English Access Microscholarship Program 

Department of State U.S. Mission to Kenya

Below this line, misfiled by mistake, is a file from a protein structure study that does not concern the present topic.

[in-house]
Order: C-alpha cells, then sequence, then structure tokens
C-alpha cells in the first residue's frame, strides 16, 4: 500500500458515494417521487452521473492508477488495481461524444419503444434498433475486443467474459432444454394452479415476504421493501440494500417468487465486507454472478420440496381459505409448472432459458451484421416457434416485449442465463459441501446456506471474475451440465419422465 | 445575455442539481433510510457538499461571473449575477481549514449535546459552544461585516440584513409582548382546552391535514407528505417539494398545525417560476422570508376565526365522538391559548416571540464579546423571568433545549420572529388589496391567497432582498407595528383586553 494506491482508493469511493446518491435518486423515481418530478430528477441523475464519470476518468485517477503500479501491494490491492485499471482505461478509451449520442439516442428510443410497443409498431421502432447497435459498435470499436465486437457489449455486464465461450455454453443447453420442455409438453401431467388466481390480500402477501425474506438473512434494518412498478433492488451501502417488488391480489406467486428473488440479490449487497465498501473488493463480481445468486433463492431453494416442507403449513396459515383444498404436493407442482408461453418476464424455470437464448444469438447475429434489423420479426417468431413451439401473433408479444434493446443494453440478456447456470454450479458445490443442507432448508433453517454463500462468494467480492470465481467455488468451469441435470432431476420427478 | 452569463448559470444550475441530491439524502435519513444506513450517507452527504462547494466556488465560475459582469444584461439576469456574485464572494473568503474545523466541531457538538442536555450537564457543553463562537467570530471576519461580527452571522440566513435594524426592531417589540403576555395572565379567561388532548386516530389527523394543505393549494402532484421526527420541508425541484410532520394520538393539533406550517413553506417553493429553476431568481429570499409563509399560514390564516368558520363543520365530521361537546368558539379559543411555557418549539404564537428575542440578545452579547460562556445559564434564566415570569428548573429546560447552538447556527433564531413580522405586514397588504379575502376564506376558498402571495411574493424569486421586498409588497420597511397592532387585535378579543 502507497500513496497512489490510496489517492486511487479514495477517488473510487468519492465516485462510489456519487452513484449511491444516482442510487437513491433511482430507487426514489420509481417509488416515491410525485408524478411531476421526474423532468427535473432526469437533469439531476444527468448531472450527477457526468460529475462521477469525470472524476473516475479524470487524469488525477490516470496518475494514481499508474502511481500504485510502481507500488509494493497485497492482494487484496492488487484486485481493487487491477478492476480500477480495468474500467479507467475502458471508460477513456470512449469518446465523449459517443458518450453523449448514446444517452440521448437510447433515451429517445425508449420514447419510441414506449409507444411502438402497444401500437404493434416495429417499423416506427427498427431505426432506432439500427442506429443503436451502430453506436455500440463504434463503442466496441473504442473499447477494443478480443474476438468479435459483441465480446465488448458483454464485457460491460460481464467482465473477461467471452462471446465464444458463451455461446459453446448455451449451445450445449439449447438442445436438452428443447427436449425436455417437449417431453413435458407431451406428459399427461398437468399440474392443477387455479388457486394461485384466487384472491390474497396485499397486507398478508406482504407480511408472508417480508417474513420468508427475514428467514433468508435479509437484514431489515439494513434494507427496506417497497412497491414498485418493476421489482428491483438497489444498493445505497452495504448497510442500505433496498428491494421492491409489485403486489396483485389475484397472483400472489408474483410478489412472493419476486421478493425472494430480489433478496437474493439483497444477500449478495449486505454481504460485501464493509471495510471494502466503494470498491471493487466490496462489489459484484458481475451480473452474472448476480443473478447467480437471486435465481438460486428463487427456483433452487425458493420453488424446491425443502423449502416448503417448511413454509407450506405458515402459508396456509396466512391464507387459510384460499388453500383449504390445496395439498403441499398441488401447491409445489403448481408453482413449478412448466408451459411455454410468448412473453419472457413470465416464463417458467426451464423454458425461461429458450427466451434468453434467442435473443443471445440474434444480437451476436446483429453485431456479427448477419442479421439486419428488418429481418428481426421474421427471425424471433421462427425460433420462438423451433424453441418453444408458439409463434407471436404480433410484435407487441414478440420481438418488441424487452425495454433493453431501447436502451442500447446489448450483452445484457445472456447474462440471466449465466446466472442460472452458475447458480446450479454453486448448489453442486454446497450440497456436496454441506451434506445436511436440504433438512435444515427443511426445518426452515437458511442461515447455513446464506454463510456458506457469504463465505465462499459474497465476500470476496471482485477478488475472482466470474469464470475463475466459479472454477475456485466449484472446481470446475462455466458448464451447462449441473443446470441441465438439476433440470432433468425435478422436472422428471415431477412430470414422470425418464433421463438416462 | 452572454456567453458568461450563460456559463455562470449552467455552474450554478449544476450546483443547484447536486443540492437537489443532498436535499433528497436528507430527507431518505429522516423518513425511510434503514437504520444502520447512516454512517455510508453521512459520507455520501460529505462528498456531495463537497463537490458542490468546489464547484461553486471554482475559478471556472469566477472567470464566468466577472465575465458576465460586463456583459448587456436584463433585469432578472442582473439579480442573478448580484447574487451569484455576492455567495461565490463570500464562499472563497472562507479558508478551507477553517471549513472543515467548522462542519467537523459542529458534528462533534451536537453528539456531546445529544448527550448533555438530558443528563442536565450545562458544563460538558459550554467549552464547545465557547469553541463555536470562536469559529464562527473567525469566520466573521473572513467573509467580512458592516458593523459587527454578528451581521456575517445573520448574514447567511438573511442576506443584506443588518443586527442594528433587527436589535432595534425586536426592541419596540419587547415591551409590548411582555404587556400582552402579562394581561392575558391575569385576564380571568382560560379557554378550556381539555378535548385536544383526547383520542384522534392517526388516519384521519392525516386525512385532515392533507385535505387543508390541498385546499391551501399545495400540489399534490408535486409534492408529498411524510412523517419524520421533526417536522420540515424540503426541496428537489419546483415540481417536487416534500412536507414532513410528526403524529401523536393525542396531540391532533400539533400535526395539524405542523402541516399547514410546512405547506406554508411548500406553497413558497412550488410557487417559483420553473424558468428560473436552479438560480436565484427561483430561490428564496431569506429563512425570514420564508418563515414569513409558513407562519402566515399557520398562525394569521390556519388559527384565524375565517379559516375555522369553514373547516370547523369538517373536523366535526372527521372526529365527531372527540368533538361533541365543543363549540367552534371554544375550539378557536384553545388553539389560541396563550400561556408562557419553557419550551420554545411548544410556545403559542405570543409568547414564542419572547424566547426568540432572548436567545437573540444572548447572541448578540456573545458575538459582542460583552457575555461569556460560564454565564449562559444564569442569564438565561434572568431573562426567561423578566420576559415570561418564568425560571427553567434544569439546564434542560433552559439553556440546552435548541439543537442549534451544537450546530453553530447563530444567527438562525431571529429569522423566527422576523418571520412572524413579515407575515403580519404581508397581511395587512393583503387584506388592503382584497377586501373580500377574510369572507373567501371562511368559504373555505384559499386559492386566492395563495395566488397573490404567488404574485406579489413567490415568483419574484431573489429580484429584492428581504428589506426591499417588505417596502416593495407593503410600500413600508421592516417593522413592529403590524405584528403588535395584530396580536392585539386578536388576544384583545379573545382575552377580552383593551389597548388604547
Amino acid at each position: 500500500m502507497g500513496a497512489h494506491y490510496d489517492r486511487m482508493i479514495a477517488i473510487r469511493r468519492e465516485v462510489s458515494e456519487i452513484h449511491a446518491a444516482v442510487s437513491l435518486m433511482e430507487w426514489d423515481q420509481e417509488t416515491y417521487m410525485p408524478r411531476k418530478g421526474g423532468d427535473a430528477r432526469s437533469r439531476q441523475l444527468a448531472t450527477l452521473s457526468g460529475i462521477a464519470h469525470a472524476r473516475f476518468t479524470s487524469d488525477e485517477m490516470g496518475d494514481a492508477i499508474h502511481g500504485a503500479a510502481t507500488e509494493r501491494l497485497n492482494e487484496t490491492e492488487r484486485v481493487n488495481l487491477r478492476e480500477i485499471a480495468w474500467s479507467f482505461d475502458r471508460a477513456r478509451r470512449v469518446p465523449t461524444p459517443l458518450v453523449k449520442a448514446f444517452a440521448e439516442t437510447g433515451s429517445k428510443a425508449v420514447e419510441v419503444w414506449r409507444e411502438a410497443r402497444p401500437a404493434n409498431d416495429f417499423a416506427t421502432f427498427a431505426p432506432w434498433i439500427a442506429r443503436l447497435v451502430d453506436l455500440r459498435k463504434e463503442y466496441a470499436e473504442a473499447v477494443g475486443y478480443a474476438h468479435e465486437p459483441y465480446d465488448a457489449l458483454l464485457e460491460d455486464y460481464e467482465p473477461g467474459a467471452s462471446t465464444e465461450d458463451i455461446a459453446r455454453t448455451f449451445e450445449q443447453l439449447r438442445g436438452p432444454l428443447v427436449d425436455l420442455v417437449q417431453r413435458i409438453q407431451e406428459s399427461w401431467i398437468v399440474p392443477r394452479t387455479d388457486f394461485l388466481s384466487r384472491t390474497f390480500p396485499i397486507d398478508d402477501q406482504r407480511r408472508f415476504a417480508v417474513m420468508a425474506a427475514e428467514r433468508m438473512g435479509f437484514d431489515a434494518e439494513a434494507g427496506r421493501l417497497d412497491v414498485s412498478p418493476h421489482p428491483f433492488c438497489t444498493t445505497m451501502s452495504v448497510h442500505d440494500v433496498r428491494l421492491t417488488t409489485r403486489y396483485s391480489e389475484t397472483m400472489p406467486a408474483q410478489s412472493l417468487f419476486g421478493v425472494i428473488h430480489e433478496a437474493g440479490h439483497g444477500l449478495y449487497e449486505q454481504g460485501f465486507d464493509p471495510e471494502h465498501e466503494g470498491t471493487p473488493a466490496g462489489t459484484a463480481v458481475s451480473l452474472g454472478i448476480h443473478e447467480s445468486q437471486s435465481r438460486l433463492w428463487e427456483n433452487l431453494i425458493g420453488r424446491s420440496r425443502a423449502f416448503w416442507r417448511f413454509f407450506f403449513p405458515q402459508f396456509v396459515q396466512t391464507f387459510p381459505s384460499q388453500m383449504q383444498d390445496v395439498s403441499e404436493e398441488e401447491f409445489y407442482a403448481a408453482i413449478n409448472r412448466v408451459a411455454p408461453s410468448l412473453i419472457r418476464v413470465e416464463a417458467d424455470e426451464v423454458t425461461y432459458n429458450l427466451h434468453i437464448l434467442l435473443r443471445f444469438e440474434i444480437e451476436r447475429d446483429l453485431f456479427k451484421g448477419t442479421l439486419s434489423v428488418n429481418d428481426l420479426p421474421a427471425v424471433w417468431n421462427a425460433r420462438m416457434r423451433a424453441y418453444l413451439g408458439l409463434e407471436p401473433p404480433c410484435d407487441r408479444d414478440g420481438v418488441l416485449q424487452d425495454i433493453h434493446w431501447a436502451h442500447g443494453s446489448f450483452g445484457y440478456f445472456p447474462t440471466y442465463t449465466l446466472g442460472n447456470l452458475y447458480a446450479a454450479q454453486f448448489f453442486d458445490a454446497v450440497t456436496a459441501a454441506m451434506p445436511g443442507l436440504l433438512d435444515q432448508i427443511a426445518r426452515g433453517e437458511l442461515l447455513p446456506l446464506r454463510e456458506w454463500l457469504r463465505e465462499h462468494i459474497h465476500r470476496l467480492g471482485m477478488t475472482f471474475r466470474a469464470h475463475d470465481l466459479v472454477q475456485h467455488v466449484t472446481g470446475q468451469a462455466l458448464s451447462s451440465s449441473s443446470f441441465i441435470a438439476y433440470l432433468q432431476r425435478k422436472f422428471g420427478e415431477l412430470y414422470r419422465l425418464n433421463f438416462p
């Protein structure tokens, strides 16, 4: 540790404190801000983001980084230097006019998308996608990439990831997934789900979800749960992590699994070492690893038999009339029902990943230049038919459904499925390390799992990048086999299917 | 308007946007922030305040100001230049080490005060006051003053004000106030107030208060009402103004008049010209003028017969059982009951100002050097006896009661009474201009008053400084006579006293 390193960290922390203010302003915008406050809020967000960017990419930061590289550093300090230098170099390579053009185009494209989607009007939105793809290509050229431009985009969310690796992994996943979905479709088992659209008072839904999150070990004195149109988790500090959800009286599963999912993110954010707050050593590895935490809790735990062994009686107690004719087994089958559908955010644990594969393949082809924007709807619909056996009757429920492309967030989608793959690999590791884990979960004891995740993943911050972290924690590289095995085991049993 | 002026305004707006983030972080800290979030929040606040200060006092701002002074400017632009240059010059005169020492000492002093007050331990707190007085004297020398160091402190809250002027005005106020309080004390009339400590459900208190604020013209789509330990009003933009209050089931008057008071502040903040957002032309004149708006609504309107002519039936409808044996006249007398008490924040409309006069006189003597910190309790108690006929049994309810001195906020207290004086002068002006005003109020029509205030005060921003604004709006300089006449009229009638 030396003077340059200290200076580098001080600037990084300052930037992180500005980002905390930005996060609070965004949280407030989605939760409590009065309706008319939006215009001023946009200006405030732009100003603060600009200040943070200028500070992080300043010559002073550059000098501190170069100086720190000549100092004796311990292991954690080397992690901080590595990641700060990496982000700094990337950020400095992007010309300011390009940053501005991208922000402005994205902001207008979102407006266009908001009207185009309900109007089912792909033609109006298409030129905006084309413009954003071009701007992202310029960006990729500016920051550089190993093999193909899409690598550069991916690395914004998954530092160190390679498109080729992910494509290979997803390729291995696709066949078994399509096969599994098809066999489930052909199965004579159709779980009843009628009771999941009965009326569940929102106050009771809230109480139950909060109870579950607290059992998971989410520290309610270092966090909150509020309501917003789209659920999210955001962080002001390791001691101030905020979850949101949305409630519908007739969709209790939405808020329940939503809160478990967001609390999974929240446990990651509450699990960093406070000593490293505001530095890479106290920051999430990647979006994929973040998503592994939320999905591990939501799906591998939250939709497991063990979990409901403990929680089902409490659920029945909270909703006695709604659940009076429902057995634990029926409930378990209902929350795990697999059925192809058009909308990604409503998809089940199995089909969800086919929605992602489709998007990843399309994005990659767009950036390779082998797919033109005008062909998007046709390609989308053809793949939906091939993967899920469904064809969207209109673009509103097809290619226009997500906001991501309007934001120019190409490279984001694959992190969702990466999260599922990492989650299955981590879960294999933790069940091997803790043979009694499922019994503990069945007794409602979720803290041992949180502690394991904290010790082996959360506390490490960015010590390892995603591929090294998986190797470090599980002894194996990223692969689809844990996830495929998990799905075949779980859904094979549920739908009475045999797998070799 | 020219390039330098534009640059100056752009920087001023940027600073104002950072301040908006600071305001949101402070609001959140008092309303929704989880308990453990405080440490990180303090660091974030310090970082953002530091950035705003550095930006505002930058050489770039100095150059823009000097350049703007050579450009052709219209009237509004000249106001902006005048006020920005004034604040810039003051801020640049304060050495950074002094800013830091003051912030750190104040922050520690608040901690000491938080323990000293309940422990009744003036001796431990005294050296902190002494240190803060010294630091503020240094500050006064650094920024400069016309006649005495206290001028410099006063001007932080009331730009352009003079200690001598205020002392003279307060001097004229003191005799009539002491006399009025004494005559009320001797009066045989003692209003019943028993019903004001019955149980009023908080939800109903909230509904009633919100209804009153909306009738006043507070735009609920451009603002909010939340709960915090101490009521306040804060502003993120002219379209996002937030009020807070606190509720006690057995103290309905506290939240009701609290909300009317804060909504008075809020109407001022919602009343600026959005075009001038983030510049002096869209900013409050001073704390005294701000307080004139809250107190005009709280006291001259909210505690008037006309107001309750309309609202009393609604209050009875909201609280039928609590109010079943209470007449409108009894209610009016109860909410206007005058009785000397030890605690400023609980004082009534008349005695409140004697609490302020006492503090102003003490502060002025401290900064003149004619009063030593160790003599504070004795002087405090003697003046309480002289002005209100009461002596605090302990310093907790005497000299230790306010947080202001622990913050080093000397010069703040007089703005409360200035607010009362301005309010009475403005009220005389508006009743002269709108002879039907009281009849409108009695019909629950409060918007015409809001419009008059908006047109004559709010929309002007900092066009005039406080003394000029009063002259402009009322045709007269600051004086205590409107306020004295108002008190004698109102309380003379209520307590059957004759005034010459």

Posted on:

Application Deadline:

Expired

Type

Financial aid

Reference Number

DOS-NBO-PDS-FY22-001